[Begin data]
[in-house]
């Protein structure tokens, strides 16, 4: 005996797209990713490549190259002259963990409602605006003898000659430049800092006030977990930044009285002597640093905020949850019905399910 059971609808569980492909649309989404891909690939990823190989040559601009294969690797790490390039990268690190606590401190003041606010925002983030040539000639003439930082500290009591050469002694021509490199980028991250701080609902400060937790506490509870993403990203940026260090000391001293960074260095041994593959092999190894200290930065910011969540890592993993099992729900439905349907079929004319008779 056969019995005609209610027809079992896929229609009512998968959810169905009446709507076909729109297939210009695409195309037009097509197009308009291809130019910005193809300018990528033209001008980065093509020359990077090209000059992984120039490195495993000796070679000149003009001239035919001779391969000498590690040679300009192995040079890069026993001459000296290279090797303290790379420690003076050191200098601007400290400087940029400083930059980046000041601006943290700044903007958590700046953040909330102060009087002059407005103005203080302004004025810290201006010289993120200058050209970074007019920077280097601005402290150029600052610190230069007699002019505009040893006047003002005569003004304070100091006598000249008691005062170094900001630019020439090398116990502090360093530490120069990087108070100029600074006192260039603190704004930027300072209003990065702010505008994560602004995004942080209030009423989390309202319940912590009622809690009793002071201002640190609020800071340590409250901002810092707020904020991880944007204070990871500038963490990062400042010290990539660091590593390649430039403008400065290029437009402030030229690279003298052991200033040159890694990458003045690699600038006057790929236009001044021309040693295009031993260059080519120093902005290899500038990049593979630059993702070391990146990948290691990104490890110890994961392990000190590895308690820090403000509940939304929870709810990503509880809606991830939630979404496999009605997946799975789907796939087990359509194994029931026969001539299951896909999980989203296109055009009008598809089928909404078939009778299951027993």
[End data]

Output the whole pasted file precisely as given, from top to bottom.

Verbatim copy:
[in-house]
């Protein structure tokens, strides 16, 4: 005996797209990713490549190259002259963990409602605006003898000659430049800092006030977990930044009285002597640093905020949850019905399910 059971609808569980492909649309989404891909690939990823190989040559601009294969690797790490390039990268690190606590401190003041606010925002983030040539000639003439930082500290009591050469002694021509490199980028991250701080609902400060937790506490509870993403990203940026260090000391001293960074260095041994593959092999190894200290930065910011969540890592993993099992729900439905349907079929004319008779 056969019995005609209610027809079992896929229609009512998968959810169905009446709507076909729109297939210009695409195309037009097509197009308009291809130019910005193809300018990528033209001008980065093509020359990077090209000059992984120039490195495993000796070679000149003009001239035919001779391969000498590690040679300009192995040079890069026993001459000296290279090797303290790379420690003076050191200098601007400290400087940029400083930059980046000041601006943290700044903007958590700046953040909330102060009087002059407005103005203080302004004025810290201006010289993120200058050209970074007019920077280097601005402290150029600052610190230069007699002019505009040893006047003002005569003004304070100091006598000249008691005062170094900001630019020439090398116990502090360093530490120069990087108070100029600074006192260039603190704004930027300072209003990065702010505008994560602004995004942080209030009423989390309202319940912590009622809690009793002071201002640190609020800071340590409250901002810092707020904020991880944007204070990871500038963490990062400042010290990539660091590593390649430039403008400065290029437009402030030229690279003298052991200033040159890694990458003045690699600038006057790929236009001044021309040693295009031993260059080519120093902005290899500038990049593979630059993702070391990146990948290691990104490890110890994961392990000190590895308690820090403000509940939304929870709810990503509880809606991830939630979404496999009605997946799975789907796939087990359509194994029931026969001539299951896909999980989203296109055009009008598809089928909404078939009778299951027993």